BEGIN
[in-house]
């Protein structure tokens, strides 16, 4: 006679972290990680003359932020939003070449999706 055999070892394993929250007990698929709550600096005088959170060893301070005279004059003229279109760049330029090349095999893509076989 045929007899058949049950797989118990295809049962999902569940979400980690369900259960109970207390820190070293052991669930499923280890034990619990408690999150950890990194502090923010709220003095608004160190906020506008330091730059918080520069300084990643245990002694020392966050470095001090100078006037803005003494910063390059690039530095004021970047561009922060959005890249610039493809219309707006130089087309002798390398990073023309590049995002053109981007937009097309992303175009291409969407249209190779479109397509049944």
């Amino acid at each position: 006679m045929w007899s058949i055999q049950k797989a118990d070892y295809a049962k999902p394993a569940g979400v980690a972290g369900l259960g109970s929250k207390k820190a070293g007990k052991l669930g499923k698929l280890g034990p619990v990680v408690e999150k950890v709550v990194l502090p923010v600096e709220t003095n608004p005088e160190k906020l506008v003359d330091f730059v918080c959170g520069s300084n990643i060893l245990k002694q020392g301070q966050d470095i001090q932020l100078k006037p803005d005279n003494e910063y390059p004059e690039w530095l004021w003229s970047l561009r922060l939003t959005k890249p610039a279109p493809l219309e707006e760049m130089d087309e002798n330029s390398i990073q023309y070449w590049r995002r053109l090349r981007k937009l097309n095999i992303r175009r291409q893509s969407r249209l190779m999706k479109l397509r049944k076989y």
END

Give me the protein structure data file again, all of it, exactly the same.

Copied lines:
[in-house]
């Protein structure tokens, strides 16, 4: 006679972290990680003359932020939003070449999706 055999070892394993929250007990698929709550600096005088959170060893301070005279004059003229279109760049330029090349095999893509076989 045929007899058949049950797989118990295809049962999902569940979400980690369900259960109970207390820190070293052991669930499923280890034990619990408690999150950890990194502090923010709220003095608004160190906020506008330091730059918080520069300084990643245990002694020392966050470095001090100078006037803005003494910063390059690039530095004021970047561009922060959005890249610039493809219309707006130089087309002798390398990073023309590049995002053109981007937009097309992303175009291409969407249209190779479109397509049944």
């Amino acid at each position: 006679m045929w007899s058949i055999q049950k797989a118990d070892y295809a049962k999902p394993a569940g979400v980690a972290g369900l259960g109970s929250k207390k820190a070293g007990k052991l669930g499923k698929l280890g034990p619990v990680v408690e999150k950890v709550v990194l502090p923010v600096e709220t003095n608004p005088e160190k906020l506008v003359d330091f730059v918080c959170g520069s300084n990643i060893l245990k002694q020392g301070q966050d470095i001090q932020l100078k006037p803005d005279n003494e910063y390059p004059e690039w530095l004021w003229s970047l561009r922060l939003t959005k890249p610039a279109p493809l219309e707006e760049m130089d087309e002798n330029s390398i990073q023309y070449w590049r995002r053109l090349r981007k937009l097309n095999i992303r175009r291409q893509s969407r249209l190779m999706k479109l397509r049944k076989y």